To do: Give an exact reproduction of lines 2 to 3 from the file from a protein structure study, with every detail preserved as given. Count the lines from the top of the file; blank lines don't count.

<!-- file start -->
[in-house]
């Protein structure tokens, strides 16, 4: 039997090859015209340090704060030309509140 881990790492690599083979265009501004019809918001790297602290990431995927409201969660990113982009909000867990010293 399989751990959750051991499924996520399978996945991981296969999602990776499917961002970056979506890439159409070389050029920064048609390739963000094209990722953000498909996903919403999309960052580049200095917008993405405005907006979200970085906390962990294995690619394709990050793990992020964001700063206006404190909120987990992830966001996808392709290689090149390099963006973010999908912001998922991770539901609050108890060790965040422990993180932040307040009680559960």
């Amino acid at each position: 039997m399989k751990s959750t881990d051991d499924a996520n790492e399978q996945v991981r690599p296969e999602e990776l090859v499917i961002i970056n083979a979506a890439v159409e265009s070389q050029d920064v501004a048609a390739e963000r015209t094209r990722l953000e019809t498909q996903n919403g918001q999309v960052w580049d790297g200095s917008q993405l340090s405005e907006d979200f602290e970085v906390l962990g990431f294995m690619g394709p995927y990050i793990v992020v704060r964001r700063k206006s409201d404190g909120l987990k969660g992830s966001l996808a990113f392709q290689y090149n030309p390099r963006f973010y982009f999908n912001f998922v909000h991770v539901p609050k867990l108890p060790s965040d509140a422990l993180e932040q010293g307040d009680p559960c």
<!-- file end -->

């Protein structure tokens, strides 16, 4: 039997090859015209340090704060030309509140 881990790492690599083979265009501004019809918001790297602290990431995927409201969660990113982009909000867990010293 399989751990959750051991499924996520399978996945991981296969999602990776499917961002970056979506890439159409070389050029920064048609390739963000094209990722953000498909996903919403999309960052580049200095917008993405405005907006979200970085906390962990294995690619394709990050793990992020964001700063206006404190909120987990992830966001996808392709290689090149390099963006973010999908912001998922991770539901609050108890060790965040422990993180932040307040009680559960």
């Amino acid at each position: 039997m399989k751990s959750t881990d051991d499924a996520n790492e399978q996945v991981r690599p296969e999602e990776l090859v499917i961002i970056n083979a979506a890439v159409e265009s070389q050029d920064v501004a048609a390739e963000r015209t094209r990722l953000e019809t498909q996903n919403g918001q999309v960052w580049d790297g200095s917008q993405l340090s405005e907006d979200f602290e970085v906390l962990g990431f294995m690619g394709p995927y990050i793990v992020v704060r964001r700063k206006s409201d404190g909120l987990k969660g992830s966001l996808a990113f392709q290689y090149n030309p390099r963006f973010y982009f999908n912001f998922v909000h991770v539901p609050k867990l108890p060790s965040d509140a422990l993180e932040q010293g307040d009680p559960c």